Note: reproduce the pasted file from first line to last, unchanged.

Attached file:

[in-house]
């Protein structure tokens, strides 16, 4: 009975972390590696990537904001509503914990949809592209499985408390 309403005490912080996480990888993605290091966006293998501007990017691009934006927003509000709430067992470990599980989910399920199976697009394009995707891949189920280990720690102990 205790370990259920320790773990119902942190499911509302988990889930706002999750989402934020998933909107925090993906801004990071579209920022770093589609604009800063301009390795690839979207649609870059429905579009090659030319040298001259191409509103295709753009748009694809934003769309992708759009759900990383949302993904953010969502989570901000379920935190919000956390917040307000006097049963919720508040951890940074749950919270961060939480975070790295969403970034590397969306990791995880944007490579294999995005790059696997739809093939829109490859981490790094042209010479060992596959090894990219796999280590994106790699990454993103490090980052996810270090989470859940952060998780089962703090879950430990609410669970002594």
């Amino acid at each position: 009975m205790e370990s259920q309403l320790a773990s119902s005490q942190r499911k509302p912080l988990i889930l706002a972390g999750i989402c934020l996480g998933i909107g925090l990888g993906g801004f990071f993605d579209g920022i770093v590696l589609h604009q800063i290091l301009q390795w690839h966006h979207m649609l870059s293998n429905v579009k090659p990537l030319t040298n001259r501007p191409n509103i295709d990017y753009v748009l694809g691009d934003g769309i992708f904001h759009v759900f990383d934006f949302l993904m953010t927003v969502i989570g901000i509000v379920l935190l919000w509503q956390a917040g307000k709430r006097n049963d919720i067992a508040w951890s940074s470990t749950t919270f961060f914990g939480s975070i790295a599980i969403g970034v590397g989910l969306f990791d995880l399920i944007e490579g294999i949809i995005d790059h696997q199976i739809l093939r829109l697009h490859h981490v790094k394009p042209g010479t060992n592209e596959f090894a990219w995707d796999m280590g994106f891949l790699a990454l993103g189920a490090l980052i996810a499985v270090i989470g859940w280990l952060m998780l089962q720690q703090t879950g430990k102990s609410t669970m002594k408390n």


[in-house]
């Protein structure tokens, strides 16, 4: 009975972390590696990537904001509503914990949809592209499985408390 309403005490912080996480990888993605290091966006293998501007990017691009934006927003509000709430067992470990599980989910399920199976697009394009995707891949189920280990720690102990 205790370990259920320790773990119902942190499911509302988990889930706002999750989402934020998933909107925090993906801004990071579209920022770093589609604009800063301009390795690839979207649609870059429905579009090659030319040298001259191409509103295709753009748009694809934003769309992708759009759900990383949302993904953010969502989570901000379920935190919000956390917040307000006097049963919720508040951890940074749950919270961060939480975070790295969403970034590397969306990791995880944007490579294999995005790059696997739809093939829109490859981490790094042209010479060992596959090894990219796999280590994106790699990454993103490090980052996810270090989470859940952060998780089962703090879950430990609410669970002594």
């Amino acid at each position: 009975m205790e370990s259920q309403l320790a773990s119902s005490q942190r499911k509302p912080l988990i889930l706002a972390g999750i989402c934020l996480g998933i909107g925090l990888g993906g801004f990071f993605d579209g920022i770093v590696l589609h604009q800063i290091l301009q390795w690839h966006h979207m649609l870059s293998n429905v579009k090659p990537l030319t040298n001259r501007p191409n509103i295709d990017y753009v748009l694809g691009d934003g769309i992708f904001h759009v759900f990383d934006f949302l993904m953010t927003v969502i989570g901000i509000v379920l935190l919000w509503q956390a917040g307000k709430r006097n049963d919720i067992a508040w951890s940074s470990t749950t919270f961060f914990g939480s975070i790295a599980i969403g970034v590397g989910l969306f990791d995880l399920i944007e490579g294999i949809i995005d790059h696997q199976i739809l093939r829109l697009h490859h981490v790094k394009p042209g010479t060992n592209e596959f090894a990219w995707d796999m280590g994106f891949l790699a990454l993103g189920a490090l980052i996810a499985v270090i989470g859940w280990l952060m998780l089962q720690q703090t879950g430990k102990s609410t669970m002594k408390n």